WELCOME TO TORAH-VEDA

Torah and Veda are two ancient sources of spirituality still vibrant today. Torah is conveyed through the sacred language of Hebrew and Veda is conveyed through the sacred language of Sanskrit. The focus here is on meditation, mysticism, philosophy, psychology and the underlying spirituality that has been incorporated into religions, and not as much on the religions themselves. Your comments and posts are welcome.

Torah-Veda
An Interspiritual Journey
Find Your Inspiration and Follow It



Quote of the Week 320 - Scripture, Myth and Concentration on Spiritual Matters


Religion has attempted in the past to dogmatise on Cosmology. But wiser theologians always recognized that when Scripture tells us stories telling HOW creation happened, these must be understood as Myths, that is the attempt to describe a spiritual requirement in seemingly historical terms. For example, the creation myth about God making the world in six days and resting on the seventh is a way of teaching that Man, created in the image of God, needs to rest once a week from all earthly matters to concentrate on spiritual matters.


--Bill Heilbronn, from The Courage of Uncertainty; A Jewish View of the Continuing Evolution of Faith in the Fields of Religion and Science



CURRENT TEACHING SESSIONS


I will be making the following presentations at the Vedanta Center of Atlanta on Sunday, May 17, 2015. The morning program begins with 30 minutes of meditation starting at 10:30 AM. The morning presentation will begin at 11 AM and last for one hour. The afternoon session will run two hours, from 1:15 PM through 3:15 PM. There is a little meet and greet coffee session between the two sessions, and enough time to catch a quick bite to eat. The public is welcome, there is no charge for either session (although donations are accepted, but no plate is passed around) and no reservations are needed. The Vedanta Center of Atlanta is located at 2331 Brockett Road, Tucker, GA 30084; 770-938-6673. It is at the corner of Adrian and Brockett, one block from LaVista.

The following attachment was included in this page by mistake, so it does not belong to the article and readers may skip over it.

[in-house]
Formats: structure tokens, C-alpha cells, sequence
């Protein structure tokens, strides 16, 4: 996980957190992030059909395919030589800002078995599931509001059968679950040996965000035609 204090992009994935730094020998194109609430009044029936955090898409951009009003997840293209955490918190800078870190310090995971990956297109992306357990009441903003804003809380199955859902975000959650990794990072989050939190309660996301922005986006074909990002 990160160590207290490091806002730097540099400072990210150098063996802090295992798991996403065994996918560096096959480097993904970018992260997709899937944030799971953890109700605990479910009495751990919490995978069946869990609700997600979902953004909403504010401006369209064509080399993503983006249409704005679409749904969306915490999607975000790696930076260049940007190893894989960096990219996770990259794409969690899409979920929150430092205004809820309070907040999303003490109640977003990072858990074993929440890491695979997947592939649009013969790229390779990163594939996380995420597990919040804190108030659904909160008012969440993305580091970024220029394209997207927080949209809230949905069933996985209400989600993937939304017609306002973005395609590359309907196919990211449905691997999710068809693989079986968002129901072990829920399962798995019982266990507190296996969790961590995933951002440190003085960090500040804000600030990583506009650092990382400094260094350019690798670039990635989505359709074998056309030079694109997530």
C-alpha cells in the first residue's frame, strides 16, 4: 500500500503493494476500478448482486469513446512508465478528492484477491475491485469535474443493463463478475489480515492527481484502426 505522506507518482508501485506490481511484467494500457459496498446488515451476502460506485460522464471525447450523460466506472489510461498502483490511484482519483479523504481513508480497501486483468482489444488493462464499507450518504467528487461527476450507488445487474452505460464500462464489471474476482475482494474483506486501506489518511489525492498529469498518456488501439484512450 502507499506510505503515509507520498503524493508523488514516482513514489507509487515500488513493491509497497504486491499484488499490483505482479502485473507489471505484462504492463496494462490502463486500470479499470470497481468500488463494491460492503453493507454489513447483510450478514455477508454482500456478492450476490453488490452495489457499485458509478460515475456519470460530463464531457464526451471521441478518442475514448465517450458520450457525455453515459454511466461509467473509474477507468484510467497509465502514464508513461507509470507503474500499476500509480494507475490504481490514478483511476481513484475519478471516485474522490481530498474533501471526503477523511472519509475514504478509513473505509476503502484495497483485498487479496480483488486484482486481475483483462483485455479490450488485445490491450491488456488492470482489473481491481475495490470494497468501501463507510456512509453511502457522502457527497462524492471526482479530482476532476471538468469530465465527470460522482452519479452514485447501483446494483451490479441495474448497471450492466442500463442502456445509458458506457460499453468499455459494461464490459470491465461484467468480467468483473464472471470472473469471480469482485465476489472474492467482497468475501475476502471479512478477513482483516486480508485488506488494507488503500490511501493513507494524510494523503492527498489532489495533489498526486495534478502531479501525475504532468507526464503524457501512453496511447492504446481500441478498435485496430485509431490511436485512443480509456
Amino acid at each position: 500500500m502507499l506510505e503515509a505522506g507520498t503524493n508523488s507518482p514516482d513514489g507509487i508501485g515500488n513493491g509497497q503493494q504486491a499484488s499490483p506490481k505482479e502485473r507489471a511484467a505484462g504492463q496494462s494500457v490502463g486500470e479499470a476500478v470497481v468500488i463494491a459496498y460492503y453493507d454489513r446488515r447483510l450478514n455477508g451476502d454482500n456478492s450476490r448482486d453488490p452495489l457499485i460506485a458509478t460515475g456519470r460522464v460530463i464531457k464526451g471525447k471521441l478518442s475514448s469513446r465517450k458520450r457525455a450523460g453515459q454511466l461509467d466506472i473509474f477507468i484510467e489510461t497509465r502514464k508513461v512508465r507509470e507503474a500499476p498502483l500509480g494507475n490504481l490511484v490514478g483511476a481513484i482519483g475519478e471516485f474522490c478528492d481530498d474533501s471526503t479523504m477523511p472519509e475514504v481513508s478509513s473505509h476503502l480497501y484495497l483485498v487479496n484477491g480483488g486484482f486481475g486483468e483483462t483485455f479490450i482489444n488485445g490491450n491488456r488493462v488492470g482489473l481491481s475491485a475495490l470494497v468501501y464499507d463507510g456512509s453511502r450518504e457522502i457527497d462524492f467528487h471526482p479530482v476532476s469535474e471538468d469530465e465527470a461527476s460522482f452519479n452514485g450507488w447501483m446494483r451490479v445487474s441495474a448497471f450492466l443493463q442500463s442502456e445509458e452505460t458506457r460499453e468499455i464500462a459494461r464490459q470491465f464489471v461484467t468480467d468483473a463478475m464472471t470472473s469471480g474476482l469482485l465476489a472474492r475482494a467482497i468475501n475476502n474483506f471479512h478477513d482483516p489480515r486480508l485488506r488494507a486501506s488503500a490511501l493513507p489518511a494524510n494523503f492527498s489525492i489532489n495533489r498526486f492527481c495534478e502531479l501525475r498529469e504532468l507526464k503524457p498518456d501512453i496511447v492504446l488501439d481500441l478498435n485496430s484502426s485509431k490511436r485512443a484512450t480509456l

Morning Session


Abstraction, Form and Meditation. A good deal of spiritual and religious expression, like the paths of bhakti and karma, is engaged in exploring phenomena whereby spiritual realities are experienced as or through form and ritual. Another avenue of spiritual expression and experience focuses more on the abstract, the formless, like the paths of jnana and raja. This presentation will focus on the intersection between these various approaches, which are not mutually exclusive, and on meditation as a practice that can help access and heighten all of these expressions. Can the abstract, the intangible, the formless feel “real”? And what is the origin of all of these forms? Are they mere projections, fabrications of the human mind seeking to make concrete and comprehensible in more digestible pieces something that is difficult to grasp and comprehend? Or are they something more, expressions originating from other dimensions that we can access to provide us with inspiration and guidance?


Date: May 17, 2015